Power to Choose Educators & Schools

New Structure for Public Education

In this proposed re-structuring of public education the current school district concept is divided into:

  • Public School Infrastructure (school district)

  • Public Education Provider Organizations

In this proposal the State underwrites education, but local boards run assets, meaning the infrastructure, the buildings and grounds and other capital assets. Local boards maintain those assets from provider funds.

Education is paid for by local users of education primarily, but assisted by the state, by local residents and businesses and by other interested parties who may want to fund special curricula.

Power To Choose

Like competition in electrical supply to consumers, where the electrical generation and transmission to consumers is separated from the poles and wires of the electric grid, and competition is among electrical providers for consumers over a common infrastructure, educational competition is among teaching (educational) providers in the delivery of education to the student. Education providers compete for students to learn using the provider’s curriculum at the exact same location as all other providers. The school is still the school (and owned by the school district), but educational providers offer their learning programs inside the same infrastructure of buildings. Visit www.PowerToChoose.org to see competition in action.

Learning may be targeted at any age group, including mature adults, retirees, working people, high school graduates, middle-school aged teenagers, children and so on, on a variety of subjects and curricula.

Some education providers may have a laptop, desktop or tablet computer for each child and various other sophisticated technology, while other providers may rely solely on written materials and teaching on the traditional blackboard. They compete right next to each other in adjacent classrooms owned by the school district. The better methods and teachers win.

Generation, Distribution, Consumption

In electric competition, generators supply electricity on a synchronized basis to the grid over transmission infrastructure to the distribution grids that take the electricity down to levels that consumers can accept the electricity into their homes for use. Final electricity providers also supply other services to consumers to enhance their product offering, like hourly readings, time-of-day rates and so on.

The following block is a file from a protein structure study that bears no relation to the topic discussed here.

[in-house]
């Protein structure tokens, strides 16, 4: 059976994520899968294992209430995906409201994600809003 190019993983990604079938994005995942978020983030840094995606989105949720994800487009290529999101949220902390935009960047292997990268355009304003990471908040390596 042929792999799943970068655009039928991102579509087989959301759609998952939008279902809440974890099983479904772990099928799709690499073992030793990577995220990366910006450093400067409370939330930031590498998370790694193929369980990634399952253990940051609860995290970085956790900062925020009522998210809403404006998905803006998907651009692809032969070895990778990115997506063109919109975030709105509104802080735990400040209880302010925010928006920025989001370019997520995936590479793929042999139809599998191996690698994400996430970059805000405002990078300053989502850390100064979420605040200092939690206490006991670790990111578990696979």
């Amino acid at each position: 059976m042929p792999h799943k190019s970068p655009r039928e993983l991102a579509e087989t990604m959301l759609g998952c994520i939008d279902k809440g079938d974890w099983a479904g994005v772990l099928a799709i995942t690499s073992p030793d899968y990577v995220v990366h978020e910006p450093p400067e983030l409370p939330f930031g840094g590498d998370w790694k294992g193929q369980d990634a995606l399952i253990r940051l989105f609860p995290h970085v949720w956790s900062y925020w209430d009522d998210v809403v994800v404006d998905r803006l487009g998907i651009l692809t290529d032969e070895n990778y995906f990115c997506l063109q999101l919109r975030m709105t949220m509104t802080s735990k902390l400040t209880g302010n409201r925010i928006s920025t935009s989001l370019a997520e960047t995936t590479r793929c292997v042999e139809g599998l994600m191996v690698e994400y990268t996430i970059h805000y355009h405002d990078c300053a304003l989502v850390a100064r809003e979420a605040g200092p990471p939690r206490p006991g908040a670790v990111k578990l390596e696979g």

Competition for consumers is available over the common distribution grid (poles & wires) and allows a consumer to select a provider of electricity to generate power, deliver it over the distribution grid, measure usage at the smart meter at the drop from the distribution grid to the consumer’s premises.

Generators (providers) operate off natural gas, diesel, nuclear, wind, solar and other raw energy sources to make electricity by companies like TXU, Reliant, and so on.

Poles & Wires (the distribution grid) are owned by Oncor, for example, and regulated by law.

Consumers decide what energy source mix they want to use and what price looks best for them. The pricing includes a charge for pass-through by the distribution grid (Poles & Wires) owner(s).

Students: Consumers, Schools: Poles & Wires, Providers: Generators

Similarly, in education the State supplies core educational goals and materials for a large chunk of the educational curriculum, that can be used for that purpose in a state-wide transmission-shipping network. Providers bring their own or state materials for all optional, supplemental or enhanced education. School districts supply buildings and infrastructure, and supply utilities and common services on a shared basis to all education providers in its buildings.

De-regulated education is enabled by dividing regulated educational institutions, which are buildings and other facilities funded and paid for by taxpayers that do not offer education itself from de-regulated education providers, who can bring their own methodologies, equipment, materials and personnel to provide education to the public. Providers divide their offerings by age group and subject matter and must meet educational goals and other standards set by the state if any.

Taxpayers are guaranteed not to have to pay more than 20 years on any facility the regulated school district entity builds, and education providers fund the maintenance of those same facilities through their fees.

Educational providers collect fees from students, donations from local businesses and organizations, vouchers from parents supplied by state and district, if available, and other sources, like PTA’s and volunteer groups. Some education providers will have all-volunteer staff or some mixture of paid and volunteer. We should let the local market and culture decide.

ERCOT and Facilities Planning for Education

Electric Reliability Council of Texas (ERCOT) studies population movements, consumption, and economic trends to recommend changes to electrical suppliers and the Texas grid.